Knowing Our Identity in 2015: My Experience in AYVP

From 11th August-15th September 2014, 50 youths from across ASEAN countries came together to try their best to settle the problem of heritage issues during a gathering in Malaysia. During the course of the gathering, this group of volunteers learned a lot as they interact with each other. Indeed, I feel so fortunate to be a part of the ASEAN Youth Volunteer Programme (AYVP): Young Heritage Leaders group.

In the first week of the programme these 50 young people gained lessons about ASEAN and its vision and functions of the regional bloc. In that opportunity Mr. Ky-Anh Nguyen, the representative from ASEAN Secretariat, told us that defining an ASEAN identity is a complex issue, as each country will argue for their own definitions. In the end, he believed that ASEAN community does not have a proper definition for its identity. He also delivered his idea that a true community is not decided by its identity, but by its vision. Similar idea was also brought forward by one of our heritage leader from Singapore, Charmaine, “that ASEAN move towards a shared-vision, rather than a shared-identity.”

When the time came to discuss ethnic, national, and ASEAN identity, every participant voiced their mind. One participant’s idea, from my friend Isti Toq’ah, was particularly interesting for me. She believed that it is important to highlight the fact that ethnic identity cannot be changed and is difficult to deny. For example, I am half-Acehnese and half-Javanese and I cannot change this factas it was inherited since I was born.  This led to the next question, what is national identity?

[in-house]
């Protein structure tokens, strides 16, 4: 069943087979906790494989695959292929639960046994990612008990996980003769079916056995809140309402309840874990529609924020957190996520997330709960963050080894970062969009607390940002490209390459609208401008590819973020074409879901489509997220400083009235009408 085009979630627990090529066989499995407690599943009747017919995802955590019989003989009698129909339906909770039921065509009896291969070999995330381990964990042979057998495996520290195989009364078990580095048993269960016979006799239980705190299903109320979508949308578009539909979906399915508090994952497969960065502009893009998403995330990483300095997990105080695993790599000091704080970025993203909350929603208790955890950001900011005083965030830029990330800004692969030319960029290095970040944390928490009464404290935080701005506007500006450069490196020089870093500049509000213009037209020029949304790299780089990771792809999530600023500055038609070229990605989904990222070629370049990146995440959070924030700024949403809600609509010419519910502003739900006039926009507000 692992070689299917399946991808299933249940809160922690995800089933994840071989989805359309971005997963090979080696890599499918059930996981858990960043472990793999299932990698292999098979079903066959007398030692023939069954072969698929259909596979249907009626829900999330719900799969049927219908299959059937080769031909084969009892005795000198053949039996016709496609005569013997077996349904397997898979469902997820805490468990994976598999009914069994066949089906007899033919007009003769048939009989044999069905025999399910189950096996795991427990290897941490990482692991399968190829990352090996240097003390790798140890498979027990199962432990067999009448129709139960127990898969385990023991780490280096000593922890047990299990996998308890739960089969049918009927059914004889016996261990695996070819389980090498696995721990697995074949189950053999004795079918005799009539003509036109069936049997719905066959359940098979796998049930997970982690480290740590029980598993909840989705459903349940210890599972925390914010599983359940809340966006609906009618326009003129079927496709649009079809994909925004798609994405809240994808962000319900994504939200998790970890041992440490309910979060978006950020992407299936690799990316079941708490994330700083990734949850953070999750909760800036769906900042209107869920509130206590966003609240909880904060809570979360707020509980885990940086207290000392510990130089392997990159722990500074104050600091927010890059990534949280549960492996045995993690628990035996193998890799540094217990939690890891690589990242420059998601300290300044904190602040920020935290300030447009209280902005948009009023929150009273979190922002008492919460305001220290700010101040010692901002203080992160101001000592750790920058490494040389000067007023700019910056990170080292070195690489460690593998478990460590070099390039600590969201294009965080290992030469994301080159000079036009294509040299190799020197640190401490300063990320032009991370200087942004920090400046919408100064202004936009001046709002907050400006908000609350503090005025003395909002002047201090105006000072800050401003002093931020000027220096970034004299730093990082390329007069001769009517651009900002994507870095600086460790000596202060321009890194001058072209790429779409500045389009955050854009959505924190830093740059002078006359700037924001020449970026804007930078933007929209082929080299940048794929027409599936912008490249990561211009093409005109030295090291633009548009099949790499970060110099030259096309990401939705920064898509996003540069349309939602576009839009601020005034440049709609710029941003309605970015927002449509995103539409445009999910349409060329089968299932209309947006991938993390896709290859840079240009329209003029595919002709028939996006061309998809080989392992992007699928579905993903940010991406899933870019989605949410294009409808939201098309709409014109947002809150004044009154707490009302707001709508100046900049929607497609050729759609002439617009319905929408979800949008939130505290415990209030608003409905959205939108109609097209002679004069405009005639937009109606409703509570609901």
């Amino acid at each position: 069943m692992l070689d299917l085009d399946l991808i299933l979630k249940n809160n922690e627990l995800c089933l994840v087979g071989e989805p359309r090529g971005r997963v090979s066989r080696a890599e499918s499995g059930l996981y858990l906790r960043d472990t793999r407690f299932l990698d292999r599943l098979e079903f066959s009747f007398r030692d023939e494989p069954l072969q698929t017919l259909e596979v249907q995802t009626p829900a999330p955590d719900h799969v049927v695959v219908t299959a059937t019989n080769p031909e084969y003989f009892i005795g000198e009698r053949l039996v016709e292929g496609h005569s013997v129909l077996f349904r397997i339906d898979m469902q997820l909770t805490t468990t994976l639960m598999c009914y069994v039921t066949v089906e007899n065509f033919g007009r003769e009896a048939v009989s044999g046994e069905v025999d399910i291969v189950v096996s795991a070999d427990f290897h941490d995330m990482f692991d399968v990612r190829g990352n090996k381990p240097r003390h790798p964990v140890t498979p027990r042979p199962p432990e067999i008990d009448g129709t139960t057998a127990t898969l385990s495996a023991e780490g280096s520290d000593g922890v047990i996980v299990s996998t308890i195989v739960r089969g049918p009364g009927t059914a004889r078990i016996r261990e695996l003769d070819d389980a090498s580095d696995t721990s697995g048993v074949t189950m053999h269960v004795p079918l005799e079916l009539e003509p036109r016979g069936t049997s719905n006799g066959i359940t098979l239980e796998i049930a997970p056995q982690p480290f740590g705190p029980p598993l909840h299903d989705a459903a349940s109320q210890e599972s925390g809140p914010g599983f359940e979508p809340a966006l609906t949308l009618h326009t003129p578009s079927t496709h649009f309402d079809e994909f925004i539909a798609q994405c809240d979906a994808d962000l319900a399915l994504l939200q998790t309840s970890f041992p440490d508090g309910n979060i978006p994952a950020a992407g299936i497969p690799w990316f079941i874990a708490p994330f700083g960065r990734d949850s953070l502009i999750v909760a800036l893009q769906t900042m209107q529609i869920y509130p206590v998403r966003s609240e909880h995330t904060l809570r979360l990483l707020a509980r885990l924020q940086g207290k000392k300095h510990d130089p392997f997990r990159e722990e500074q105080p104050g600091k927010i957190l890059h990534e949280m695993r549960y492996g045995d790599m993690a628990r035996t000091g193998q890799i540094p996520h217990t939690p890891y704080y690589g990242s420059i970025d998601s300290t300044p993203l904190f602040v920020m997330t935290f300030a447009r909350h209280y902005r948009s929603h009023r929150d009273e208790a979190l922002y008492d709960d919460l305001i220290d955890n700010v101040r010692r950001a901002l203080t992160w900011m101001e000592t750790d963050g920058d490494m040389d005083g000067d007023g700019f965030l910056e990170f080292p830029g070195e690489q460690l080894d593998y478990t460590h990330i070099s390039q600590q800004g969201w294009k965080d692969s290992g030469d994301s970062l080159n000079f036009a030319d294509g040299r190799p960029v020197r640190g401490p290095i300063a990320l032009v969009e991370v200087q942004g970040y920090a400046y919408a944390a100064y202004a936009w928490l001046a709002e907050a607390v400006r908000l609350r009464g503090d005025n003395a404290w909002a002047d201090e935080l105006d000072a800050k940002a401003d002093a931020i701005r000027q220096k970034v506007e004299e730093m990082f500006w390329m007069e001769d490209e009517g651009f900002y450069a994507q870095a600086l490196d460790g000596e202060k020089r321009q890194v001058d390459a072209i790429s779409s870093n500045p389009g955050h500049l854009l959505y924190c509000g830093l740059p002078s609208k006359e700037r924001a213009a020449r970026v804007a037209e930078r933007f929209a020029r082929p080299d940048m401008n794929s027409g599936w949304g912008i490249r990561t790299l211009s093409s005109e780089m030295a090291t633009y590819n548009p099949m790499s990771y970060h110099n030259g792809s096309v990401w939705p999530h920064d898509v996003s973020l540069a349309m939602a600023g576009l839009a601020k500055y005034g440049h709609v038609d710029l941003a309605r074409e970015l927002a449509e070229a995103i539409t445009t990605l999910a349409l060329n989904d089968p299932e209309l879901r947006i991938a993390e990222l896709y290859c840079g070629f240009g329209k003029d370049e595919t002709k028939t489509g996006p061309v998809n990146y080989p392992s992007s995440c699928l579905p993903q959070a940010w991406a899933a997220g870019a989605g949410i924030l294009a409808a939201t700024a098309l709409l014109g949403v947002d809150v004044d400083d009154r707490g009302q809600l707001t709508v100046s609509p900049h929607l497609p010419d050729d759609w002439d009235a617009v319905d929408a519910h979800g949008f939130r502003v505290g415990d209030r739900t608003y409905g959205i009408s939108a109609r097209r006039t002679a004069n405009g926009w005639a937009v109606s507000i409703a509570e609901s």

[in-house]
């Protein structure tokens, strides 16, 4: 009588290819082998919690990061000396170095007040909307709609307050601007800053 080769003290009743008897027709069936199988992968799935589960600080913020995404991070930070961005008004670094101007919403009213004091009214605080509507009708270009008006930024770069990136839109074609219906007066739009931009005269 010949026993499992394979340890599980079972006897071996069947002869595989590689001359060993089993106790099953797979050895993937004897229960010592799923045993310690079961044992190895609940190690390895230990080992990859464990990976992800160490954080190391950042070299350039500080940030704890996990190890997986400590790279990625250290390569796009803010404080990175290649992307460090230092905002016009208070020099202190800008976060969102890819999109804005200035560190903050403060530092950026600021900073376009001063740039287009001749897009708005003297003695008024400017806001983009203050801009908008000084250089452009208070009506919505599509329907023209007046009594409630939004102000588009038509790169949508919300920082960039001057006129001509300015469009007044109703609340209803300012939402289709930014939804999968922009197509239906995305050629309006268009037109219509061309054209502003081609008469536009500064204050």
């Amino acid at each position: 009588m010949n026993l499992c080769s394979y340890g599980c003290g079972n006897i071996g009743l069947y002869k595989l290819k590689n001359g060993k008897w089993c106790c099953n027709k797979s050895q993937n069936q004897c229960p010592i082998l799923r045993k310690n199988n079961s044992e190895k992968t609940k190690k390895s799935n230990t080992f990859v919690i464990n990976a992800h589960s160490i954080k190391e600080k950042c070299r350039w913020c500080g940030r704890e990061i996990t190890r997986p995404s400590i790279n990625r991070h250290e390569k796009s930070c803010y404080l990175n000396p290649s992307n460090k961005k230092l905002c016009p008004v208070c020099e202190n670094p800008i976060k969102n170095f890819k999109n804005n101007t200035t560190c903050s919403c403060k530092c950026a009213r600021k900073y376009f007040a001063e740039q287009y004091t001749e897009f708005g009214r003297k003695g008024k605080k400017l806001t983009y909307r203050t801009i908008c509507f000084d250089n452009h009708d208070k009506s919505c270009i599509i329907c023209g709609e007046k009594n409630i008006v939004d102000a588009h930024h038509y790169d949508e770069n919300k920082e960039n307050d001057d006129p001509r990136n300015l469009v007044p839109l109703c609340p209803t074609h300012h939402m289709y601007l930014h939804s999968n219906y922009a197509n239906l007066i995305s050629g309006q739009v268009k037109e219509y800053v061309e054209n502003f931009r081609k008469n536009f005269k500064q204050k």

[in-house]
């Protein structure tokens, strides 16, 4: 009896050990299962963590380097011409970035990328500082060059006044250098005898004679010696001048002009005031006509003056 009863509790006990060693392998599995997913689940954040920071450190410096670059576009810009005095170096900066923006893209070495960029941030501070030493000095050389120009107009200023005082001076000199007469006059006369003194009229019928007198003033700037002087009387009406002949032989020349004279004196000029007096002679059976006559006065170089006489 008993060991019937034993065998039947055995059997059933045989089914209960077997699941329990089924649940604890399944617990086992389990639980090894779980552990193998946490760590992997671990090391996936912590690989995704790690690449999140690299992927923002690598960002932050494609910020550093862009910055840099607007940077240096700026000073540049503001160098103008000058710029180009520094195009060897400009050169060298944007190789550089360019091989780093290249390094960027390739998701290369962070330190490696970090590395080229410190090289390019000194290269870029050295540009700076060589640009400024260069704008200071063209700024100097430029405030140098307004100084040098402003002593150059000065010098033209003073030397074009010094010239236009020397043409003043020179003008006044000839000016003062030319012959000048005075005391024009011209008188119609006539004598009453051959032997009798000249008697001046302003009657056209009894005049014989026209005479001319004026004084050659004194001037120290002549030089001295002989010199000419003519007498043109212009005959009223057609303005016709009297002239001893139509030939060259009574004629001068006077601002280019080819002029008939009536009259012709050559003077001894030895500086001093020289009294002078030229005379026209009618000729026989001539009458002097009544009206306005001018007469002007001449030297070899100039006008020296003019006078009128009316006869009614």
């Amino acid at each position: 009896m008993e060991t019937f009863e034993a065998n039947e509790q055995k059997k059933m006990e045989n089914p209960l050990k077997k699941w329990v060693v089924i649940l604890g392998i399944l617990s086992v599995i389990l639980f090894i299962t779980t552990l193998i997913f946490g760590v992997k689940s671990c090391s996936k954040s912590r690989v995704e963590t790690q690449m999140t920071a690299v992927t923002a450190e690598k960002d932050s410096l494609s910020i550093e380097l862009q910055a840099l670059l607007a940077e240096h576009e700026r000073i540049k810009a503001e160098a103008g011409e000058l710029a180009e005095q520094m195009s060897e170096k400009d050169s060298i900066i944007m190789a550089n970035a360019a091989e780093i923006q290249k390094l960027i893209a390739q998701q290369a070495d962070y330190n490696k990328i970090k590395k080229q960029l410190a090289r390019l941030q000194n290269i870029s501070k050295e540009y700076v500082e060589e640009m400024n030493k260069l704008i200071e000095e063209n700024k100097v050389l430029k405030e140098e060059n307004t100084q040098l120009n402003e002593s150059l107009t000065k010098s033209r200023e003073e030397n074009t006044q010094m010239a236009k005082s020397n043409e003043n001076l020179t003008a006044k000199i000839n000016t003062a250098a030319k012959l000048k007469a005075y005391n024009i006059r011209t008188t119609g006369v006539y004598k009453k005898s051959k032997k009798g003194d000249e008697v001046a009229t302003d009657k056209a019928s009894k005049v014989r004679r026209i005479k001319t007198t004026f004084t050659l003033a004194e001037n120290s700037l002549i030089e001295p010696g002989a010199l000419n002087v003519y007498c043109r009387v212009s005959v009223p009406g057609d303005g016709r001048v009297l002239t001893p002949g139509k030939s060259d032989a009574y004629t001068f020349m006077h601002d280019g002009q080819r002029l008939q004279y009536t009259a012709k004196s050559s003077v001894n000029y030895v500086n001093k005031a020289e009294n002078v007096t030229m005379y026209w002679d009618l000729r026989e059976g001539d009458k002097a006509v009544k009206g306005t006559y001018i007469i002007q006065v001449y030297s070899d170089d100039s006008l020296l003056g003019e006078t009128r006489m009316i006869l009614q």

Indonesia was seen to have a strong national identity as was pointed out by my fellow participants during the event. That understanding was based by our definition of national identity as the union of ethnic groups, recognized by a single citizenship status and sharing the same vision as a country. However a unique perspective came from Malaysia, a multi-ethnic country. They stated that from wherever and whoever you are, as long as you love the country, being proud of one’s nationality, then you have that national identity of that particular country. However, even with that understanding of identity, the many differences between ASEAN countriescan still understandably raise a question, “If we are that different with one another, why should we form a regional community?”

If your answer is to better compete on a global level, you might be right but not one hundred percent right. If so, then why should we include Myanmar, Laos or Cambodia? According to World Economic Forum (WEF) those countries are still building their nascent financial system which led them to not even be a part of The Financial Development Index 2012 rankings tabulation. And why should Singapore join this regional association in the first place? Singapore ranked 4th on the tabulation as this country possesses highly developed financial system which is complemented by a good legal and regulatory framework. Singapore is just too far ahead from most ASEAN countries. There is such a stark contrast in term of economic development within ASEAN.Nevertheless, these ten countries decided to still form a community and start the Initiative for ASEAN Integration (IAI)  and IAI Work Plans to narrow the gap.